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The Blue & Gray Press | October 20, 2018

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Flobots Bring Idealism to Homecoming

By JOHN SHERIDAN

This year UMW got something more than the plain white pop-rock we’re usually subjected to. On Saturday, Oct. 25 in Dodd Auditorium, activist indie hip-hop group Flobots came to the students of Mary Washington bearing beats and important messages.

The crowd greeted them warmly with some drunken whoops and hollers. Maybe they loved Flobots. Maybe they were just drunk/bored enough to enjoy whatever entertainment was placed in front of them. The drummer, bassist, guitarist, two MCs and gorgeous violinist who comprise the group began their first song for the small crowd with this opening statement: “There is a war going on for your mind.” The closing line followed: “We are the insurgents.”

Their music never crossed the line into nu-metal or rap-metal but it came dangerously close a few times. Their music relied heavily on the lyrics and flow of the two MCs. The topic of the night, to quote them, seemed to be “We need change.”

Most songs spoke of what’s wrong with America, Bush, the war, the world, etc., and generally sounded like what rap-rock should have sounded like. Thankfully the beautiful violinist got more than one solo, in which she showcased amazing classical violin skills. The anti-racism song “Born of Another America” was exceptionally good with a bass line that made you feel like you were walking down a bad alley. The very best moment of the entire show was when the blonde bombshell violinist sang a cover of Pat Benetar’s “Heartbreaker,” and I melted like candy.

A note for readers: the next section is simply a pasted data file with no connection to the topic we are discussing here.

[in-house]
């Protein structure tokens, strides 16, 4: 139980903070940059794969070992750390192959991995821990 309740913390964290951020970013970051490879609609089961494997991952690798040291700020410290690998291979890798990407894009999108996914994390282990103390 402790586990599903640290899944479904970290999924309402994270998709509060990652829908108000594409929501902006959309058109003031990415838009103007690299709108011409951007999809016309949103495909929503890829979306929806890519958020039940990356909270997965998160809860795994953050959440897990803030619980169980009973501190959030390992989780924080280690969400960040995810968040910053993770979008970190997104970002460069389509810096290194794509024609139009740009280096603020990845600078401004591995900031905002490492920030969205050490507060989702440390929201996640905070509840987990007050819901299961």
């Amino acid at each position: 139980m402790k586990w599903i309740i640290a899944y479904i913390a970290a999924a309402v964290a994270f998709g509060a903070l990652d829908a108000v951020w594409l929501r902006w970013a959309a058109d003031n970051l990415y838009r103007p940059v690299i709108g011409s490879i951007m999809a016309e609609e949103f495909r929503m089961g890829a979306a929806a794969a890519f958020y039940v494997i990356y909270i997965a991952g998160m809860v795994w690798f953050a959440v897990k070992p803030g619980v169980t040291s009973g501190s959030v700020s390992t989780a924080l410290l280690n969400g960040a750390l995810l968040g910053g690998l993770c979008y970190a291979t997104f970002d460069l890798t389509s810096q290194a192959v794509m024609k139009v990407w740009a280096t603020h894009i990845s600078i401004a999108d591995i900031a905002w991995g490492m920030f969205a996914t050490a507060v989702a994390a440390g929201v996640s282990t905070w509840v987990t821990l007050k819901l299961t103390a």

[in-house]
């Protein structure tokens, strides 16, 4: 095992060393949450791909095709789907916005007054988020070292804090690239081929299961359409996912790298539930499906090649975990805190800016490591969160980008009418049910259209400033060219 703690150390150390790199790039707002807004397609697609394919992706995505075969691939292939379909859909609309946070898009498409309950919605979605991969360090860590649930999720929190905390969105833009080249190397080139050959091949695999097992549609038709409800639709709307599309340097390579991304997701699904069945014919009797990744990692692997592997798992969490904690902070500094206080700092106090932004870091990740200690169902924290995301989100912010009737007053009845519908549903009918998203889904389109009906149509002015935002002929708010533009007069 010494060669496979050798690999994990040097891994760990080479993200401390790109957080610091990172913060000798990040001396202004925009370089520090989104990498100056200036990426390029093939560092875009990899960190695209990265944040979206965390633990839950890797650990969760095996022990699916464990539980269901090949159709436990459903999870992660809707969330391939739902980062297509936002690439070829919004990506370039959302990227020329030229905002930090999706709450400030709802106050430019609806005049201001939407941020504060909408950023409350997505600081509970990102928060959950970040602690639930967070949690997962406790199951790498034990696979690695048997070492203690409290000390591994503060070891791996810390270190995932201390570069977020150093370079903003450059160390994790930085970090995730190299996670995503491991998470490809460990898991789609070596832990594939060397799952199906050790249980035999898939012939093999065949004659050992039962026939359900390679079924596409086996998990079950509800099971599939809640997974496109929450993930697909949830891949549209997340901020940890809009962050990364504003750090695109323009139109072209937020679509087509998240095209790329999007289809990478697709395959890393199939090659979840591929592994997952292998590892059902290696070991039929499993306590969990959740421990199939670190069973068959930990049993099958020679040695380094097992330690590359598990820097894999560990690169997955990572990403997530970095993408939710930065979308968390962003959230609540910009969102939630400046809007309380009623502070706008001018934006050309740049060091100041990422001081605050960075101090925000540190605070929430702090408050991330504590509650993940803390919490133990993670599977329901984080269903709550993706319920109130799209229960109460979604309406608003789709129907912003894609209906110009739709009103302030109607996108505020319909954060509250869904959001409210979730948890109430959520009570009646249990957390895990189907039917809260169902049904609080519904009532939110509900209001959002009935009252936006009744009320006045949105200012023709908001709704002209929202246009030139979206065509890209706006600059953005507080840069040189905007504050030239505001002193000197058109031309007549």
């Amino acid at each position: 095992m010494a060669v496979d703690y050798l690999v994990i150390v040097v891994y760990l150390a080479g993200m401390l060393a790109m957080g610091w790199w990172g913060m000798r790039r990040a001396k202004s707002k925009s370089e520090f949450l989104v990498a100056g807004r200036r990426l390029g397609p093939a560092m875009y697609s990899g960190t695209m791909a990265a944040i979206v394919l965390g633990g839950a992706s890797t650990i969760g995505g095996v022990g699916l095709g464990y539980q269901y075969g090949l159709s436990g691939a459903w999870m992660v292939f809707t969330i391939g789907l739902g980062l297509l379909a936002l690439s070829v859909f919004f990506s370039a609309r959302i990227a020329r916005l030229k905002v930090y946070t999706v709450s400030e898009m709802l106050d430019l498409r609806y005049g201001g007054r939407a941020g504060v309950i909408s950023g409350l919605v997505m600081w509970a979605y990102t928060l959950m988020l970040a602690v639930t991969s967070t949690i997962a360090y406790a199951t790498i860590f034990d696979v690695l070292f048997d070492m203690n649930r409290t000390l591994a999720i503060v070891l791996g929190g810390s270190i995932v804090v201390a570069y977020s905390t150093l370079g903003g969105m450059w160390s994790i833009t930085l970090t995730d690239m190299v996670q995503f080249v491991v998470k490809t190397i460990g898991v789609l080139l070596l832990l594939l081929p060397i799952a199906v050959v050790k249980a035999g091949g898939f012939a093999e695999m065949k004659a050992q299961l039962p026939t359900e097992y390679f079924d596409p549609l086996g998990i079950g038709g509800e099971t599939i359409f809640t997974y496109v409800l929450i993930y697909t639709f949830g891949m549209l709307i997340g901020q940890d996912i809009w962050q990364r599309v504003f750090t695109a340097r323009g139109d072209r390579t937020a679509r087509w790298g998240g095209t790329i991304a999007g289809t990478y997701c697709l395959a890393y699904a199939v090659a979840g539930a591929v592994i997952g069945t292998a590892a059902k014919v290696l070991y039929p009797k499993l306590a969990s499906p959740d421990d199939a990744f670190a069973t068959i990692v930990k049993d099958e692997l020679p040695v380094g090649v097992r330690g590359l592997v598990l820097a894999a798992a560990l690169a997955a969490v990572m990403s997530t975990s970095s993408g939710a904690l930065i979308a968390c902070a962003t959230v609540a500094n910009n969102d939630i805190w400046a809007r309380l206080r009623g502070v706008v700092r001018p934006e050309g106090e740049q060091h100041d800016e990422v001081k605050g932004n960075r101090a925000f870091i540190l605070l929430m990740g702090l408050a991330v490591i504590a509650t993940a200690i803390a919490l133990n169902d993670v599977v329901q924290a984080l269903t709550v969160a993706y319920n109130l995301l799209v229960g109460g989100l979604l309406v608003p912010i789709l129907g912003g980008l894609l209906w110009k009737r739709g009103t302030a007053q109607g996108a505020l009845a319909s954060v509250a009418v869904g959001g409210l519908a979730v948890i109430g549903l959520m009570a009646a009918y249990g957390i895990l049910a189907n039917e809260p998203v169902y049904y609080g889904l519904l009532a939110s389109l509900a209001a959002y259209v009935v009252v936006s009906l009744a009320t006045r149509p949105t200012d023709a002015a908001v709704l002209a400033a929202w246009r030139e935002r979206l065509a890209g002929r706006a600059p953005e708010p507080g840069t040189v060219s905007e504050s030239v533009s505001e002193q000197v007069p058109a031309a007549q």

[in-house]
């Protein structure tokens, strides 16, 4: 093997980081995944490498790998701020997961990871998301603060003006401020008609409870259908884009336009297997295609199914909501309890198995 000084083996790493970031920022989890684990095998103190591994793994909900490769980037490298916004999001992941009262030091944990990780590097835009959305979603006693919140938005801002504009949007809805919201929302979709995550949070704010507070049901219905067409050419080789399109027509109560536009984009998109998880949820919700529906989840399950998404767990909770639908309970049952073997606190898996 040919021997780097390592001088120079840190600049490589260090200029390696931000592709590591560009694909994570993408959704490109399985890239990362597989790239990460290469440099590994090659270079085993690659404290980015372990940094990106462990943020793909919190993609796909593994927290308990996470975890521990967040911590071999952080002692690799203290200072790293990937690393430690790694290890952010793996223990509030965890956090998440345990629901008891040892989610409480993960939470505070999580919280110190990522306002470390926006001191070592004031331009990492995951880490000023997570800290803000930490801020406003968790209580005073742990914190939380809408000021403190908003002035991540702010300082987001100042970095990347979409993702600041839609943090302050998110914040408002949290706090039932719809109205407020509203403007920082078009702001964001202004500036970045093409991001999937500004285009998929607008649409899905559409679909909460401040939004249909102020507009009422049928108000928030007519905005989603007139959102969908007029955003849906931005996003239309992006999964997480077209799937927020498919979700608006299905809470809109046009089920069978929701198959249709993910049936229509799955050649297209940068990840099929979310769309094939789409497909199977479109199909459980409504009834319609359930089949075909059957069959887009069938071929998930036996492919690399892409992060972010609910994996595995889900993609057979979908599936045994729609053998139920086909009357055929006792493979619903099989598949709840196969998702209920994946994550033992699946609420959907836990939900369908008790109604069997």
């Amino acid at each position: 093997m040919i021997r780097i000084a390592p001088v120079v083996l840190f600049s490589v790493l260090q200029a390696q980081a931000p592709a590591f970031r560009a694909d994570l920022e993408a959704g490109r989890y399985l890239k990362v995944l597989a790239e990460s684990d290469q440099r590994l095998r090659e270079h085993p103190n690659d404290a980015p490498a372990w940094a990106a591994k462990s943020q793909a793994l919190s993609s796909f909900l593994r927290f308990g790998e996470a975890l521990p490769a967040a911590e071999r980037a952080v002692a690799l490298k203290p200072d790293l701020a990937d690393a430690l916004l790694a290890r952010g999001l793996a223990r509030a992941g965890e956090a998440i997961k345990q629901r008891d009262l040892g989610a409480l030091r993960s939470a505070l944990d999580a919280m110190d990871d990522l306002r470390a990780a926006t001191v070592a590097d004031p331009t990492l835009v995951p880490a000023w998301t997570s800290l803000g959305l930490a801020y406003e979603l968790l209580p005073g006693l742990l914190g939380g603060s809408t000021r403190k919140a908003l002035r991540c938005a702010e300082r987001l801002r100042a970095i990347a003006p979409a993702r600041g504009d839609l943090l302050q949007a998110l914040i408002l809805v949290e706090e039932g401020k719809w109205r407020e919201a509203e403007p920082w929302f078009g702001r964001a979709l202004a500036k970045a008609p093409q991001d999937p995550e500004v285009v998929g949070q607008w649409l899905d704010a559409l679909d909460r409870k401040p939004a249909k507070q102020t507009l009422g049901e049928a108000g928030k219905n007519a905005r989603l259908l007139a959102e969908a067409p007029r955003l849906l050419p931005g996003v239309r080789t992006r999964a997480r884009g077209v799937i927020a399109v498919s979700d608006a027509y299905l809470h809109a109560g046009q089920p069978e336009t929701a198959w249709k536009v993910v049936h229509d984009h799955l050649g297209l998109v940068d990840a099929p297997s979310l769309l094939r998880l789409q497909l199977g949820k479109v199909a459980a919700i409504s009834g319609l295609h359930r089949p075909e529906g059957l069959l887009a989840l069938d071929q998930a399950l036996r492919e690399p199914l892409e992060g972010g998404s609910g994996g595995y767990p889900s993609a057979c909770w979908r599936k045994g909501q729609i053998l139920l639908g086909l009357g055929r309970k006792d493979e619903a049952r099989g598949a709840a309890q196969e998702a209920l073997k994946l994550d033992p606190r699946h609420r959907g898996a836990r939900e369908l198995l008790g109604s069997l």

During a free minute the guitarist said something about “…’cause I heard Mary Washington is crazy!” in a tone that was so rehearsed I cringed. OK, so they’re new to this. But in a sad way, they were right, just not in the way they intended. Do we go buck wild at UMW? No. Is it a zoo? Yes.

Flobots made it clear through their performance that they genuinely cared about being here, about playing their music, and about motivating our generation into action. To be honest, after 2000 I really can’t blame anyone for feeling like their vote is useless. Flobots want you to know you’re not alone. They were very careful, however, to never mention a candidate. They do not want us to follow them, they want us to think for ourselves.

I was surprised with Flobots’ energy throughout the show. They could see that they were playing to a half-empty auditorium full of college kids so average that 65 per cent of them were probably wearing the same homecoming shirt they bought that day. But Flobots came on full blast and did not slow down until it was over. Granted, that was only about eight songs, but they did not slack off and finished strong with their two hits, “Handlebars” and “Rise.”

Flobots came with a message to spread. It seemed to be a simple, direct message, no more specific than it had to be, which I interpreted as follows: get off your ass and vote, make a difference, change the world. I guess in that order. It was generally just “get off your ass and do something.”

Kind of like if your father did hip-hop about how irresponsible you are.

It sounds terrible, and lyrically, yes, they ran out of new ways to say “Let’s make a change” after the first couple songs, but regardless of how they said it, the message was valid.

Now is the perfect time to come to one’s senses and realize that if everything sucks, it can be changed and we can all take part.

Time is on our side, we simply need the willpower to use it properly lest we become copies of those who came before us. I left that night with only one question floating in my head: what will Flobots do if Obama gets elected?